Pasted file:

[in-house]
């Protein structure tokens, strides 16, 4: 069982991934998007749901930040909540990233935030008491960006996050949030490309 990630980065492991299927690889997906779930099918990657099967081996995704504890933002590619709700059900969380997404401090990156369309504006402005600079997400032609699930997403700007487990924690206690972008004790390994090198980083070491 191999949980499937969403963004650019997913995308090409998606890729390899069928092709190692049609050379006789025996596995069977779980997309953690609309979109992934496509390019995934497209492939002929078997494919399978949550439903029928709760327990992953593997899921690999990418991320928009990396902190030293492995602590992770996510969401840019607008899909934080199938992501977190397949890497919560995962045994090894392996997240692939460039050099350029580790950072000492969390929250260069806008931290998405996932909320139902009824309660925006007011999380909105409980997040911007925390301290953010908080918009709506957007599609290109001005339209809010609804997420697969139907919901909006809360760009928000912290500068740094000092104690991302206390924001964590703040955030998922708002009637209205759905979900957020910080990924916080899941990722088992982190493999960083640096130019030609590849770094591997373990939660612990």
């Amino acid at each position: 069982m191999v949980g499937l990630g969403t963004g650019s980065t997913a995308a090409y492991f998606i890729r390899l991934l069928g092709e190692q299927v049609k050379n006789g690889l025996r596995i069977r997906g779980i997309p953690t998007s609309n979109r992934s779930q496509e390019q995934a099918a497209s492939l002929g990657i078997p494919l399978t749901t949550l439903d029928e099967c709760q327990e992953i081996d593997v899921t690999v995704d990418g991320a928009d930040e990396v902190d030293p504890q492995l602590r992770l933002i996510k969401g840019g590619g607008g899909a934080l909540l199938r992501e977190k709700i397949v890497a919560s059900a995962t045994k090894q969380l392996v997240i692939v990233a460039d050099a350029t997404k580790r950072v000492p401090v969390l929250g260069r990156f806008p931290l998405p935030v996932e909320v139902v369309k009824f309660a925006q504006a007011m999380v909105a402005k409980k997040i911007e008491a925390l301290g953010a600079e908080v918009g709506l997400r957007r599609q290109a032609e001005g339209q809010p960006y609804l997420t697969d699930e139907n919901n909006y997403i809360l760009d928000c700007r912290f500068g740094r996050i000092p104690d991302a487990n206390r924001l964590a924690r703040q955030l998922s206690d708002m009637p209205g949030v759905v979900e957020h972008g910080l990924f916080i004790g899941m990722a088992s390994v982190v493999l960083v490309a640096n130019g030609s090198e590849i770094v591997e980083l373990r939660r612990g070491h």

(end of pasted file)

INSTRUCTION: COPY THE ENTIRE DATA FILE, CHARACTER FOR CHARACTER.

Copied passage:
[in-house]
């Protein structure tokens, strides 16, 4: 069982991934998007749901930040909540990233935030008491960006996050949030490309 990630980065492991299927690889997906779930099918990657099967081996995704504890933002590619709700059900969380997404401090990156369309504006402005600079997400032609699930997403700007487990924690206690972008004790390994090198980083070491 191999949980499937969403963004650019997913995308090409998606890729390899069928092709190692049609050379006789025996596995069977779980997309953690609309979109992934496509390019995934497209492939002929078997494919399978949550439903029928709760327990992953593997899921690999990418991320928009990396902190030293492995602590992770996510969401840019607008899909934080199938992501977190397949890497919560995962045994090894392996997240692939460039050099350029580790950072000492969390929250260069806008931290998405996932909320139902009824309660925006007011999380909105409980997040911007925390301290953010908080918009709506957007599609290109001005339209809010609804997420697969139907919901909006809360760009928000912290500068740094000092104690991302206390924001964590703040955030998922708002009637209205759905979900957020910080990924916080899941990722088992982190493999960083640096130019030609590849770094591997373990939660612990």
């Amino acid at each position: 069982m191999v949980g499937l990630g969403t963004g650019s980065t997913a995308a090409y492991f998606i890729r390899l991934l069928g092709e190692q299927v049609k050379n006789g690889l025996r596995i069977r997906g779980i997309p953690t998007s609309n979109r992934s779930q496509e390019q995934a099918a497209s492939l002929g990657i078997p494919l399978t749901t949550l439903d029928e099967c709760q327990e992953i081996d593997v899921t690999v995704d990418g991320a928009d930040e990396v902190d030293p504890q492995l602590r992770l933002i996510k969401g840019g590619g607008g899909a934080l909540l199938r992501e977190k709700i397949v890497a919560s059900a995962t045994k090894q969380l392996v997240i692939v990233a460039d050099a350029t997404k580790r950072v000492p401090v969390l929250g260069r990156f806008p931290l998405p935030v996932e909320v139902v369309k009824f309660a925006q504006a007011m999380v909105a402005k409980k997040i911007e008491a925390l301290g953010a600079e908080v918009g709506l997400r957007r599609q290109a032609e001005g339209q809010p960006y609804l997420t697969d699930e139907n919901n909006y997403i809360l760009d928000c700007r912290f500068g740094r996050i000092p104690d991302a487990n206390r924001l964590a924690r703040q955030l998922s206690d708002m009637p209205g949030v759905v979900e957020h972008g910080l990924f916080i004790g899941m990722a088992s390994v982190v493999l960083v490309a640096n130019g030609s090198e590849i770094v591997e980083l373990r939660r612990g070491h």